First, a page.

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BitMEX founders plead guilty to bank secrecy law violations

BitMEX founders plead guilty to bank secrecy law violations

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Answer BitMEX founders plead guilty to bank secrecy law violations

The US Department of Justice (DOJ) has revealed that Arthur Hayes and Benjamin Delu, founders of Seychelles-based cryptocurrency exchange BitMEX, have pleaded guilty to violating the Banking Secrecy Act.

US authorities said the derivatives trading platform was in fact a money laundering platform due to its willful failure to implement anti-money laundering programs and KYC procedures.

The two executives, who are accused of violating bank secrecy law by operating BitMEX and their willful failure to create, implement and maintain an anti-money laundering (AML) program, have admitted.

Under the terms of the plea agreement, Hayes and Dillow agreed to pay a criminal fine of $10 million each.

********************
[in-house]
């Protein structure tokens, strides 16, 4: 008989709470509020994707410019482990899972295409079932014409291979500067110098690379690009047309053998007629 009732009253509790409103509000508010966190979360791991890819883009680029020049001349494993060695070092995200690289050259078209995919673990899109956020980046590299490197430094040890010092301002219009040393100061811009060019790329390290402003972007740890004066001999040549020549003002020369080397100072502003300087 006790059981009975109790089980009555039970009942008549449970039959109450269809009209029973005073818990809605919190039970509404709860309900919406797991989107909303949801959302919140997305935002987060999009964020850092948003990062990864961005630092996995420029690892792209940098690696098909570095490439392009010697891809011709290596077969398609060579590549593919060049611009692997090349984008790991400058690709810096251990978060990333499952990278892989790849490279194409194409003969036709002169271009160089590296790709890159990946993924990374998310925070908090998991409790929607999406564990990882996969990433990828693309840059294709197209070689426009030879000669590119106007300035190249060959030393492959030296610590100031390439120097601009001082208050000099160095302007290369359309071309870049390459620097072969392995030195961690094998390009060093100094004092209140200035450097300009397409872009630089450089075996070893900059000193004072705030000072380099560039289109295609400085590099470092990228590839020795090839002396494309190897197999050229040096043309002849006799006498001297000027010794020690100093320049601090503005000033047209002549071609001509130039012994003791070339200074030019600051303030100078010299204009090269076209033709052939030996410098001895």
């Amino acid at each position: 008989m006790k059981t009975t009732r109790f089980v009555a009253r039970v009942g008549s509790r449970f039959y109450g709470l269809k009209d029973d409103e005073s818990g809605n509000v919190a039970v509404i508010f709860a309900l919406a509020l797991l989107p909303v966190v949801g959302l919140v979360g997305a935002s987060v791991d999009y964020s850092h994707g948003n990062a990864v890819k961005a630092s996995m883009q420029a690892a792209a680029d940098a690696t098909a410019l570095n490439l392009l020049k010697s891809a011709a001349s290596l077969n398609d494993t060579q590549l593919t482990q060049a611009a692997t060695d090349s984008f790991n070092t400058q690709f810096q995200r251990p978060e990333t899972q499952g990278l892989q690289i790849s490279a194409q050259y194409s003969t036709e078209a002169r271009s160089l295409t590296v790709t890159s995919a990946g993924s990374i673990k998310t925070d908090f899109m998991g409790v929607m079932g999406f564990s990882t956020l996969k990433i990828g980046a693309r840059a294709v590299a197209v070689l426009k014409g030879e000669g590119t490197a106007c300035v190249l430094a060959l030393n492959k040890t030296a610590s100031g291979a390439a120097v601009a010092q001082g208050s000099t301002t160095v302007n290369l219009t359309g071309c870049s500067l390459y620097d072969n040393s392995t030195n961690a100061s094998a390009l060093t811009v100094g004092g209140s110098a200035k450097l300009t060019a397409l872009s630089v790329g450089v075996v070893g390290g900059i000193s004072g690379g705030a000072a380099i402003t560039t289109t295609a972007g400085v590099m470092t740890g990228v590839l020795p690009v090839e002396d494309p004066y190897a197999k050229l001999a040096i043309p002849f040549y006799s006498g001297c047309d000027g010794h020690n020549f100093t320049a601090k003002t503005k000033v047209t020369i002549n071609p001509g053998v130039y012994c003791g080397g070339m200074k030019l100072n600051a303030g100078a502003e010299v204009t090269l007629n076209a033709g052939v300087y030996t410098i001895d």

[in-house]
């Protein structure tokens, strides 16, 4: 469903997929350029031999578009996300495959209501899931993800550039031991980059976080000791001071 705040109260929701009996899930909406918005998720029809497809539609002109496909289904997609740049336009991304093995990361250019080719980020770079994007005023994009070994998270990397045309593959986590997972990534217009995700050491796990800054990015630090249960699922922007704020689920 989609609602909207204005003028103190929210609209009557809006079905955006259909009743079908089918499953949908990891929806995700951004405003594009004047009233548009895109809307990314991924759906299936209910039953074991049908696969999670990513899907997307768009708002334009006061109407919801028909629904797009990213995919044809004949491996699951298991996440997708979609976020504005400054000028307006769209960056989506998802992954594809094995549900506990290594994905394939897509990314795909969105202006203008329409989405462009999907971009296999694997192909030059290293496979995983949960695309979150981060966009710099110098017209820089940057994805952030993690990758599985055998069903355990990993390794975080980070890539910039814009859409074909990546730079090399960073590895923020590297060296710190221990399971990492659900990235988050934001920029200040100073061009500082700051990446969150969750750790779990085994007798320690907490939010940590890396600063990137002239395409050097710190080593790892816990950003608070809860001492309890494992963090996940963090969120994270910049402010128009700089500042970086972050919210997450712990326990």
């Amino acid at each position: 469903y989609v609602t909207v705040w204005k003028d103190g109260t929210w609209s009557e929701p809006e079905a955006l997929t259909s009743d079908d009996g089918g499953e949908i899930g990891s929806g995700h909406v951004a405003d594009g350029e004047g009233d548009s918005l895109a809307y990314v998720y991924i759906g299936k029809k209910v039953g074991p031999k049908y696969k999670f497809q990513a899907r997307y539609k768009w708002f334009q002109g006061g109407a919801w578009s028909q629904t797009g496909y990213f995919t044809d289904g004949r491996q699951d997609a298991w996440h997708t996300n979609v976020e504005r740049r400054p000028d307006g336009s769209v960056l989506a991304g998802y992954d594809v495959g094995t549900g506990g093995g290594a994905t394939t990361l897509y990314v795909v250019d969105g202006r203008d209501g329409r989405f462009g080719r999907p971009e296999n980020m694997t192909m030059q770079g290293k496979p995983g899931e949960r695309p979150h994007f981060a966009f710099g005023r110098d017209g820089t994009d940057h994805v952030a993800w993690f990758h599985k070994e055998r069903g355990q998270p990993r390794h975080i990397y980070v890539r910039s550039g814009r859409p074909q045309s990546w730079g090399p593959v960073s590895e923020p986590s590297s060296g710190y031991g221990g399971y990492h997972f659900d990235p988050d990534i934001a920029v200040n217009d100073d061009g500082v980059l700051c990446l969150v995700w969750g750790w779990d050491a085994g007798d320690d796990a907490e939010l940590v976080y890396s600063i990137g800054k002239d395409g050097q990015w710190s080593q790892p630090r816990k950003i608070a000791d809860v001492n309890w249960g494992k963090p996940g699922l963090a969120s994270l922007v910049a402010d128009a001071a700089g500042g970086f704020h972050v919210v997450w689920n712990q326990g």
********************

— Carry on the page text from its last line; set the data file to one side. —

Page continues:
They could also face a maximum of five years in prison.

Read:Will higher interest rates have an impact on the bitcoin price?

Damian Williams, United States Attorney for the Southern District of New York, stated:

Arthur Hayes and Benjamin Delow built a company designed to shirk those legal obligations as they deliberately failed to implement and maintain even basic anti-money laundering policies.

They have allowed BitMEX to operate as a platform in the shadows of the financial markets.

Today’s guilty plea reflects this office’s ongoing commitment to investigating and prosecuting money laundering in the cryptocurrency sector.

The Justice Department also said that the two defendants had contact with users residing in Iran, which is punishable by OFAC, and allowed them to use the platform even after doing so.

Authorities also dismissed claims by two executives that no Americans used the platform and added that Dubow fraudulently altered internal tracking information to reflect that customer’s country of residence as outside the United States.

In October 2020, the Department of Justice alleged that Hayes, Delow and co-defendant Sam Reed attempted to violate US anti-money laundering regulations by creating an offshore store that would enable state users to conduct transactions outside the oversight of legal agencies.

After a 10-month legal battle, BitMEX has agreed to the settlement and will pay a $100 million fine to the CFTC.

Read:Proposing a new bill to regulate stablecoins in the US…Details here

Following court filings, Hayes stepped down as CEO of BitMEX, to take over by Alexander Hauptner.

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